Having been foolish (or senile) enough to forget to brag about my Whitsprgs OtterTail Tallulah, CD last summer when she earned her AKC Companion Dog obedience title by winning two High In Trial awards and a third place I had to post today to make amends to her. Yesterday Tallulah won her Rally Novice class with the only perfect 100 point score amoung 27 dogs entered. It was my first ever attempt at Rally-O. I knew Tallulah could do it, but was not so sure about myself and all those confusing signs! I managed and Tallulah did great - deserving her mug shot here on my blog. Tallulah is a fun Lab and a real social butterfly who is sure the world revolves around her, so she really shines when she is in the spotlight.
I am doing things backward by getting her Rally title after her Companion Dog title, but I have known how to show for a CD for 20 years. Rally is new for us. Next time I will do it in the right order and that will be starting with my chocolate Nissa later this year.
Thanks for the fun day out, Tallulah Bear!
Friday, March 27, 2009
Wednesday, March 11, 2009
My own dogs learn the rules of proper etiquette at meals from the time they are young puppies. I feed them all in my kitchen at the same time, each from their own bowl. When I rescue dogs or take in fosters they all learn to follow the pack rules. It is more of a challenge for some than others, but all of them have learned to eat peacefully along side the rest of the dogs.
My feeding rules in general are - All dogs lie calmly while meals are being prepared (a struggle for some new dogs, but they learn). When food is ready they go to their spots and wait as I put the bowls down - in the same order in the same places every meal - new dog last. (New dogs have their first meals in crates or x-pens in the great room so I can assess their attitude and they feel comfortable while getting to know the rest of us.) No one is allowed to approach anyone else's bowl until that dog walks away. The first bowl down is usually finished before I put the last bowl down because I also make them each do something before getting their food (and being Labs, they eat quickly leaving no atom behind!). A new dog at first has to sit and make eye contact and not approach any other dog's bowl. Then they may have to down and wait, or let me check ears and teeth, or whatever little thing I think they need to learn - but starting easy and progressing in difficulty over time. One dog I rescued was food aggressive, so he progressed to sit and wait with his bowl on the floor and make eye contact. If he failed I simply pick the bowl up for a second and he corrected himself and we tried again. In the beginning he tried barking to boss me I turn my back on him, making eye contact impossible for a few seconds. Since he had previously learned he had to make eye contact before being rewarded, he corrected himself and tried harder when I turn to face him again. For my own dogs we do more advanced obedience stuff or silly tricks. The older they are the less they have to do.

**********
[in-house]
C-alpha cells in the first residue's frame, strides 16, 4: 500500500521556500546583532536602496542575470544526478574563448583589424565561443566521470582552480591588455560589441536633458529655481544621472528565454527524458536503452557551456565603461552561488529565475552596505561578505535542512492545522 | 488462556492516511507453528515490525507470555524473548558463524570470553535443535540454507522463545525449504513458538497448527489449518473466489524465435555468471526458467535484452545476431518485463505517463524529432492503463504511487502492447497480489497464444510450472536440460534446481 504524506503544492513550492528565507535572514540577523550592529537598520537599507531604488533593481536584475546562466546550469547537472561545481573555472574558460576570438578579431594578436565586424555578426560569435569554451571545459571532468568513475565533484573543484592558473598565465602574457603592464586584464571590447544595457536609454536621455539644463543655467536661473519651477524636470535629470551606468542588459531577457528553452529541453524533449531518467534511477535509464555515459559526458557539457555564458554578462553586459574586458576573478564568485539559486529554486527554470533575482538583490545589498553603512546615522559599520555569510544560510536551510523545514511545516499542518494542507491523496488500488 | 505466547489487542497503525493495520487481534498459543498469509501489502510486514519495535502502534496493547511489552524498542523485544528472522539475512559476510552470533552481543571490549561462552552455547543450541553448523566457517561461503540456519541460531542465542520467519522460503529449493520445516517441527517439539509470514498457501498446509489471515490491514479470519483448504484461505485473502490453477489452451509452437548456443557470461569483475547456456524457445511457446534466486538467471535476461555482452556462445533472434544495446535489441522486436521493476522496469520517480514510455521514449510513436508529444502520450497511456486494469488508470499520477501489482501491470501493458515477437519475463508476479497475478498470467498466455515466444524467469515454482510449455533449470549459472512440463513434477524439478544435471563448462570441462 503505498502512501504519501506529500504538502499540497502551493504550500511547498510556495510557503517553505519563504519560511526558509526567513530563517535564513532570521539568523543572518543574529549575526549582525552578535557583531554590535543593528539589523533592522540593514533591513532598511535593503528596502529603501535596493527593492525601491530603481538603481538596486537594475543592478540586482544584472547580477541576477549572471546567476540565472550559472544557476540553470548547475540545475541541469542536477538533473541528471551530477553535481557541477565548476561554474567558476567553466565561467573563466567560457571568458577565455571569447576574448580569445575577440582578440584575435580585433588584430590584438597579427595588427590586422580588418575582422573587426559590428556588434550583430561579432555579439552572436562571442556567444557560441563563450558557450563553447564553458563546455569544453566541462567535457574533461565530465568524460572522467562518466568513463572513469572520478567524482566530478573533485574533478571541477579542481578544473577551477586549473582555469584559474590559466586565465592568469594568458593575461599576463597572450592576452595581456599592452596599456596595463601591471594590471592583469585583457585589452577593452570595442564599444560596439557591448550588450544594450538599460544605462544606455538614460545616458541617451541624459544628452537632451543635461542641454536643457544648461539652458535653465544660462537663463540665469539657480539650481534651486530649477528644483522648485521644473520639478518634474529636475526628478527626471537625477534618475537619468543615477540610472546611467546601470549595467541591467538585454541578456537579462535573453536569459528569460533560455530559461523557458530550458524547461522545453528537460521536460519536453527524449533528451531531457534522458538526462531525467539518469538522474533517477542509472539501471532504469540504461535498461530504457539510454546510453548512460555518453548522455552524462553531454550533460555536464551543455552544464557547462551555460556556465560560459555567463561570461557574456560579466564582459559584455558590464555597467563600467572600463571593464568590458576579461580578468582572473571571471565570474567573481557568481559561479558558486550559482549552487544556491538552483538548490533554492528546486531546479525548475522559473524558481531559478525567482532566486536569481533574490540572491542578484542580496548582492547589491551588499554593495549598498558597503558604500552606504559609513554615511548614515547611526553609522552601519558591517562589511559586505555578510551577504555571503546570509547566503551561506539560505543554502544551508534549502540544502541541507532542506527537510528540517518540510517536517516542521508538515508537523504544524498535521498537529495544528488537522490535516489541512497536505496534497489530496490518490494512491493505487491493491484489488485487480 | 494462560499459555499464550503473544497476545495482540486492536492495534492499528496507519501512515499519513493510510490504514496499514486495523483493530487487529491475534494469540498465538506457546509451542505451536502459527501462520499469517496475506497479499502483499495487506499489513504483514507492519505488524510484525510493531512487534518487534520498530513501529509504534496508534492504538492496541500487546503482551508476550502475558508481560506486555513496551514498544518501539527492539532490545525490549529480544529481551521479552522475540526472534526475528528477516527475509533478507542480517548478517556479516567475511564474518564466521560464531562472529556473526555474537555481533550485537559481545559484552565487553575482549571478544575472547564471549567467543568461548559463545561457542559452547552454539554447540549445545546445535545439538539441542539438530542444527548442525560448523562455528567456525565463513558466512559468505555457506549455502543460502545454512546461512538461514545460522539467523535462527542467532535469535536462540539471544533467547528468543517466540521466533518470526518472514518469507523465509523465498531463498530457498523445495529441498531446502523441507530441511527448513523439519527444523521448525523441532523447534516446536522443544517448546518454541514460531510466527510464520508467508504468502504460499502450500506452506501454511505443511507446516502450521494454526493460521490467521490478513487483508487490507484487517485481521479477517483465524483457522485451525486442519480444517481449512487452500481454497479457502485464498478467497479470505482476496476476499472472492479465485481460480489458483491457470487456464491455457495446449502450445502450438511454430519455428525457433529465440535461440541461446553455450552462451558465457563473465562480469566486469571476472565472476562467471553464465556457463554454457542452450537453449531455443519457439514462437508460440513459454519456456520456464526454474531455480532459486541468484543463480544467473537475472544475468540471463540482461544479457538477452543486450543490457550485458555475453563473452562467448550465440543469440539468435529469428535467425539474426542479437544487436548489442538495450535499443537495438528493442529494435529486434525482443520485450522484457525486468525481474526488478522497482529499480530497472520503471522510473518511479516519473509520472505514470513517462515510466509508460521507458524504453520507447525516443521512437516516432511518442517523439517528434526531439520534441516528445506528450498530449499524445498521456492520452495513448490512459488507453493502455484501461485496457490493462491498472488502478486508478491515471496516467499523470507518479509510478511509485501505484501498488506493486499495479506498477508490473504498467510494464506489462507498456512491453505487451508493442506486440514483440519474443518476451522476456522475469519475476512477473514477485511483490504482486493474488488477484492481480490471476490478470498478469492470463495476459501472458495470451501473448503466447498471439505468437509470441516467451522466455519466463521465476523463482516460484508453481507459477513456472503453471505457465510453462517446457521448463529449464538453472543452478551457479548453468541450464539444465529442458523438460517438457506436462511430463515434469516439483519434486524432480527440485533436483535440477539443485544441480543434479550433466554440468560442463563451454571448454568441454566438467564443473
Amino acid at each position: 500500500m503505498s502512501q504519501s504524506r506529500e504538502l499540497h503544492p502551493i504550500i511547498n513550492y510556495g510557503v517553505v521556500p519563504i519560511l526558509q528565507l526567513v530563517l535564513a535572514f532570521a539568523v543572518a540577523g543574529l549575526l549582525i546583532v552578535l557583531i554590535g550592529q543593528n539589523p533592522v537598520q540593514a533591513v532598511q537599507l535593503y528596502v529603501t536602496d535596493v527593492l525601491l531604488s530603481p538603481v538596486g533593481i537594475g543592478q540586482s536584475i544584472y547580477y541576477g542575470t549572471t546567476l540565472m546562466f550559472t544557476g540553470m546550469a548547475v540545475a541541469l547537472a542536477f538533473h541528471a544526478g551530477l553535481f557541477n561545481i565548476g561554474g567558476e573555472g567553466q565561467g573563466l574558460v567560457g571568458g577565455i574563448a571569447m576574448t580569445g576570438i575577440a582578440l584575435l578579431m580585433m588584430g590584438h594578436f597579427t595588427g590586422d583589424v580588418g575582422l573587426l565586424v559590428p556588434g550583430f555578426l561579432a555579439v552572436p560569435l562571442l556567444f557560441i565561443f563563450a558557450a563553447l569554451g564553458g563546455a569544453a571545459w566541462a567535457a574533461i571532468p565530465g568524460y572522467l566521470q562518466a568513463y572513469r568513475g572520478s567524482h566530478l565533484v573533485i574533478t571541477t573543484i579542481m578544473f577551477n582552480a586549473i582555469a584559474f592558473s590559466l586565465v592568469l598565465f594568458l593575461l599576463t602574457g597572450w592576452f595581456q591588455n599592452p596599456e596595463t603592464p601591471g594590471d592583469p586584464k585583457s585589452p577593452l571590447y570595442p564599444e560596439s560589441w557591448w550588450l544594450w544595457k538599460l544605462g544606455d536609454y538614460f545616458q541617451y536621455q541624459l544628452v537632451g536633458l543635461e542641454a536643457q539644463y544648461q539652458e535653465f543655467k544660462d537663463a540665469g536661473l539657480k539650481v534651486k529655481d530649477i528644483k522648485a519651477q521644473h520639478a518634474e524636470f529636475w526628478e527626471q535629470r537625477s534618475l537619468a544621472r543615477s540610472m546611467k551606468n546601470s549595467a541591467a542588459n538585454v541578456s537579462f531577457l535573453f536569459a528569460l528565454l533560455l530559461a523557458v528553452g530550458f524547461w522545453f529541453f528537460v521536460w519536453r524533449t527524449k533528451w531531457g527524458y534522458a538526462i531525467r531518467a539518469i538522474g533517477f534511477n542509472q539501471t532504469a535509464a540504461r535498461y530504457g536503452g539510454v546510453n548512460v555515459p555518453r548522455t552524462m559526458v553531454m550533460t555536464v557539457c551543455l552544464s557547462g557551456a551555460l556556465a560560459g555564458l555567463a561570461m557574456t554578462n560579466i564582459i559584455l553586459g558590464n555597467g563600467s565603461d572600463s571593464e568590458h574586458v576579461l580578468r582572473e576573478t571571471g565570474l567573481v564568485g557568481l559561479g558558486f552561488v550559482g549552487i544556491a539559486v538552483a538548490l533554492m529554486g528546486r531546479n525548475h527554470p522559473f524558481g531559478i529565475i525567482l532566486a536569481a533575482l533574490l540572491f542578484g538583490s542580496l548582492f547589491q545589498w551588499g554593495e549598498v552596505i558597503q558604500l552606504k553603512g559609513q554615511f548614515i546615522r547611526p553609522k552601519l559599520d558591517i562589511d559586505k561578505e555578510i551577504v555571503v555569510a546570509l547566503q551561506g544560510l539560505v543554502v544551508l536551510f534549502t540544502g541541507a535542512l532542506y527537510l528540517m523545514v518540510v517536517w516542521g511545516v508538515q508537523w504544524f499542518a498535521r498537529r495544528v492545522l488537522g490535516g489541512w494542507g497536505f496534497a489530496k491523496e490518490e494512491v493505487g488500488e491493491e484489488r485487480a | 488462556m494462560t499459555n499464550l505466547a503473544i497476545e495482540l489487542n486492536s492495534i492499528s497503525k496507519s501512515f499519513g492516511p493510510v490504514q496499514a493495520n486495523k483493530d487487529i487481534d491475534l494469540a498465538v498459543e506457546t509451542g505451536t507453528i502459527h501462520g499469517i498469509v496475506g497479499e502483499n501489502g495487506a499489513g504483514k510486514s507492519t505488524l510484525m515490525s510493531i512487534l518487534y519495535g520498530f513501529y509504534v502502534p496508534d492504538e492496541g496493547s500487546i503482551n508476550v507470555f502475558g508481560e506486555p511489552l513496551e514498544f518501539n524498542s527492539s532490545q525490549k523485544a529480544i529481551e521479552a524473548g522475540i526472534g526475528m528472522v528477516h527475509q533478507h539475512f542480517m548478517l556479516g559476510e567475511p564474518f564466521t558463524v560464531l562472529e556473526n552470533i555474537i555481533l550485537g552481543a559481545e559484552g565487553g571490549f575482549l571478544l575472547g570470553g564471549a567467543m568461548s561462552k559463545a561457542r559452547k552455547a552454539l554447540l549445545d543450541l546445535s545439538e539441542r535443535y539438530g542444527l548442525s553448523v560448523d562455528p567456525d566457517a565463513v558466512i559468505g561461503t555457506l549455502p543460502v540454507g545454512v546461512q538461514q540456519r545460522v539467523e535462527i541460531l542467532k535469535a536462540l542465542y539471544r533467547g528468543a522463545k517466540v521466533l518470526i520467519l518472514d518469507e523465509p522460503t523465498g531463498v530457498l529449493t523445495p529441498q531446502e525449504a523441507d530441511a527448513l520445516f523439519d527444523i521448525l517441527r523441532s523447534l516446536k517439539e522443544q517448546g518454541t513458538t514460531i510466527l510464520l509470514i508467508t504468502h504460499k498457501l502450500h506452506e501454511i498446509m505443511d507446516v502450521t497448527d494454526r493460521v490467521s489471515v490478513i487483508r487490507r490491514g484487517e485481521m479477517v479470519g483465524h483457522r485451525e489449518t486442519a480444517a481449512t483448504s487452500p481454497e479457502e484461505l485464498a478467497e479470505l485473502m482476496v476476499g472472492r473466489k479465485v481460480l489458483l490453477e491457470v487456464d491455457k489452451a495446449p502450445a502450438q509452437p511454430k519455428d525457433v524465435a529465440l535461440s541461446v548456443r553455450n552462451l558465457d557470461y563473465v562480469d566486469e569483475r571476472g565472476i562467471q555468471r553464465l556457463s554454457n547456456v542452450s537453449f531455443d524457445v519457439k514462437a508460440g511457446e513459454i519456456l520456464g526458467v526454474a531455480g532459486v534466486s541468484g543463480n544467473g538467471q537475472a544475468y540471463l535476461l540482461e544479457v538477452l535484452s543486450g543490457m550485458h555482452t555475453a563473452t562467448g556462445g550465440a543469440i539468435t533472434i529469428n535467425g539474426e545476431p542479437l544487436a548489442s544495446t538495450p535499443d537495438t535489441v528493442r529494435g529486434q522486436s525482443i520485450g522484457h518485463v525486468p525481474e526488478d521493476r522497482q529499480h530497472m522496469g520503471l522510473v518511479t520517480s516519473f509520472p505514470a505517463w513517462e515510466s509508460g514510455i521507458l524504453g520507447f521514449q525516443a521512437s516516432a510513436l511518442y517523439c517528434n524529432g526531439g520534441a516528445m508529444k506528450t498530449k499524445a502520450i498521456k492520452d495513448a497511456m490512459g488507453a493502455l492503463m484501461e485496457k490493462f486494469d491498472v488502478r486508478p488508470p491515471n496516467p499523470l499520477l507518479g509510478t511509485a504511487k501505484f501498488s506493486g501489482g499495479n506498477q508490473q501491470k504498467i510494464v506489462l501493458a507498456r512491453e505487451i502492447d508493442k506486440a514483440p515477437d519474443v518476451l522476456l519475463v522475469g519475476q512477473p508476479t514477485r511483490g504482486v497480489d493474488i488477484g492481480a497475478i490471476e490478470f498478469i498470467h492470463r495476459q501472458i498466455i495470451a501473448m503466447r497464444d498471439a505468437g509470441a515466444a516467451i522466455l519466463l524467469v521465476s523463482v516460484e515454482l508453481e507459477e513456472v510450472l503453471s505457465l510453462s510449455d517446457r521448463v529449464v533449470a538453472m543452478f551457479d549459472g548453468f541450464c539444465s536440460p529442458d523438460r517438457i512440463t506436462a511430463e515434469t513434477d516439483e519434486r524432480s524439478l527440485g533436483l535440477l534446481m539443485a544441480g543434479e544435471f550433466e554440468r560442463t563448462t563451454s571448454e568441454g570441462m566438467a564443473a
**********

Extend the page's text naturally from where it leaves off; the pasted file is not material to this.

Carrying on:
The Labs that I bred and owned for many years were all softies and very obliging; taking pride in doing the "right thing". That's the personality I prefer; it fits my easy-going training and life style. But some of the rescue and foster dogs have more dominant attitudes and different histories, so need more discipline as well as clear step by step training rituals. If you have a dog that is food aggressive, please use caution. I have experience and a pack of well-behaved dogs setting good examples at meal time. The best way to avoid such problems is to control the food and the attitude from the beginning. I don't like the strict "no free lunch" approach to living with dogs, but you have to do what the dog needs to get your point across. I adapt my training to fit each dog and each situation and everyone eats peacefully. A few of my dogs retrieve all of the bowls for me when everyone is finished - a fun way to end each meal.